Why the Channel Ten brand will live on

Wednesday, Jul 19, 2017, 05:33 AM | Source: Pursuit

By Simon Bell

Why the Channel Ten brand will live on

For more than 50 years Channel Ten has been broadcasting into our living rooms, bringing us well-loved shows like Neighbours, MasterChef and The Simpsons.

Last month Ten went into voluntary administration after it couldn't get a guarantee for a $250 million loan. But the network has managed to secure a $30 million funding package so it can keep broadcasting while administrators work on a plan to either sell or recapitalise the business.

It's not the first time the company has come into financial strife – the channel nearly went under in 1970 before launching the ratings hit Young Talent Time. And in 1991 Channel Ten relaunched with its current logo after going into receivership the year before.

The Project, which has won multiple Logies, is one of Channel Ten's most popular programs. Picture: Getty Images

Channel Ten shareholders now stand to lose the entire value of their investments, and, understandably, would be feeling pretty pissed.

But what about the network's customers? The consumers of its programs? And how will the brand stack-up against this kind of negative news?

Brands are enduring

Over 100 years ago John Stuart, the then Chairman of Quaker – the company of Quaker Oats fame – pondering the dissolution of the firm, said: "I would be glad to take the brands, trademarks and goodwill and you could have all the bricks and mortar - and I would fare better than you.'' Brands, even at that time, were enduring sources of value.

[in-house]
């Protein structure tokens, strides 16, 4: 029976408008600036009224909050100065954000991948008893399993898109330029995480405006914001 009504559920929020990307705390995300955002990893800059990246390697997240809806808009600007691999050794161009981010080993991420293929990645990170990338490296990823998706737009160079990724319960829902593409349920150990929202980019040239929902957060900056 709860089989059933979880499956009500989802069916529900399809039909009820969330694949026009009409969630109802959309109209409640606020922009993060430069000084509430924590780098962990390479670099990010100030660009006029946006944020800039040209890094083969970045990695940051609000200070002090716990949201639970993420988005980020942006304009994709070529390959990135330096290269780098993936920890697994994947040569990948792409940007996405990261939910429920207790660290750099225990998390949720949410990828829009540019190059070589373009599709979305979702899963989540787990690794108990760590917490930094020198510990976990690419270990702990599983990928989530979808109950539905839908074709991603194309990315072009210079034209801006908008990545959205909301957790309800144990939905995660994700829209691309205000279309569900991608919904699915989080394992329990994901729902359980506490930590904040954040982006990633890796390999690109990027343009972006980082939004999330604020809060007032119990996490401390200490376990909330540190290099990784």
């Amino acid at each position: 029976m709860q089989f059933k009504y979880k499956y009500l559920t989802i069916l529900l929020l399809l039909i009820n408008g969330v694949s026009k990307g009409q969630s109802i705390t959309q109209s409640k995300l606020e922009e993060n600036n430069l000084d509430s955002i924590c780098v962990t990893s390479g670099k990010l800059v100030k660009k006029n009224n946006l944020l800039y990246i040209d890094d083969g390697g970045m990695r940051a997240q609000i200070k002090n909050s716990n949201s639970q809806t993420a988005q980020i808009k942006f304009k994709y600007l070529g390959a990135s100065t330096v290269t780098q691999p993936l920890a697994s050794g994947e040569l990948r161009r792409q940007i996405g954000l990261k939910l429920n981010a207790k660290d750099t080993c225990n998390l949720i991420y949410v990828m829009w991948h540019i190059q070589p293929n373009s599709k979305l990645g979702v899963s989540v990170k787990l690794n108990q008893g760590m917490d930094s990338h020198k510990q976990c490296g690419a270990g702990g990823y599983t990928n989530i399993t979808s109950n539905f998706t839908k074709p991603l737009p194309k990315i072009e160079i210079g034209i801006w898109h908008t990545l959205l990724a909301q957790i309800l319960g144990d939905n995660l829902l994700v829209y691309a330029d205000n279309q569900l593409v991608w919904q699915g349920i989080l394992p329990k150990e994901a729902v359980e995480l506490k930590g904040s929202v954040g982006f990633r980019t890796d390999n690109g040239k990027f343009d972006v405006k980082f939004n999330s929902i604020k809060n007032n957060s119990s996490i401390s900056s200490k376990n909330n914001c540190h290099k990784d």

Some brands we understand to be strong because of what we call 'leading indicators' – things like their relevance to a large portion of the market and their distinctiveness from competing offers. They may not be brands we know very well in Australia, such as Alibaba or Tencent – two rapidly growing Chinese brands – but they have a bright future.

Other brands are measured by what we call 'lagging indicators', such as how widely they are known and the esteem in which they are held. They're brands that may be on the wane, but they still command the respect and attention of the market.

Kodak was such a dominant brand in the past that it remains highly recognisable despite the company filing for bankruptcy five years ago. Picture:Wikimedia

Although Kodak filed for bankruptcy protection in 2012, it is still one of the most recognised brands in the world. So brands can still remain valuable and viable, long after the company has gone bankrupt or broke.

The same would apply for Channel Ten. It is a brand that has been part of the landscape of free-to-air television in Australia for more than half a century. It's held in high regard by many – both investors and consumers. So it's not surprising that they've been given a lifeline to continue trading while in receivership and, indeed, why there are currently two offers on the table to purchase Channel Ten.

There is a lot to love about the brand – there's a lot that's worth saving. The question is, is it worth the cost and ultimately what value will be left in the brand?

Measuring a brand's value

One of the things that makes saving a brand like Channel Ten difficult is that the science and analytics underpinning the value of brands is still somewhat contested and, really, in its infancy. Branding consultancy Interbrand, for example, values the Google brand at $133 billion, while Millward Brown, another consulting firm, values Google at close to double this amount. As a consequence, we've tended to be guided by the prudence and conservatism of accountants who only recognise what a brand is worth after it is sold. Whatever is paid above the book value of a company's assets accountants call 'goodwill', which is normally accounted for by the brand.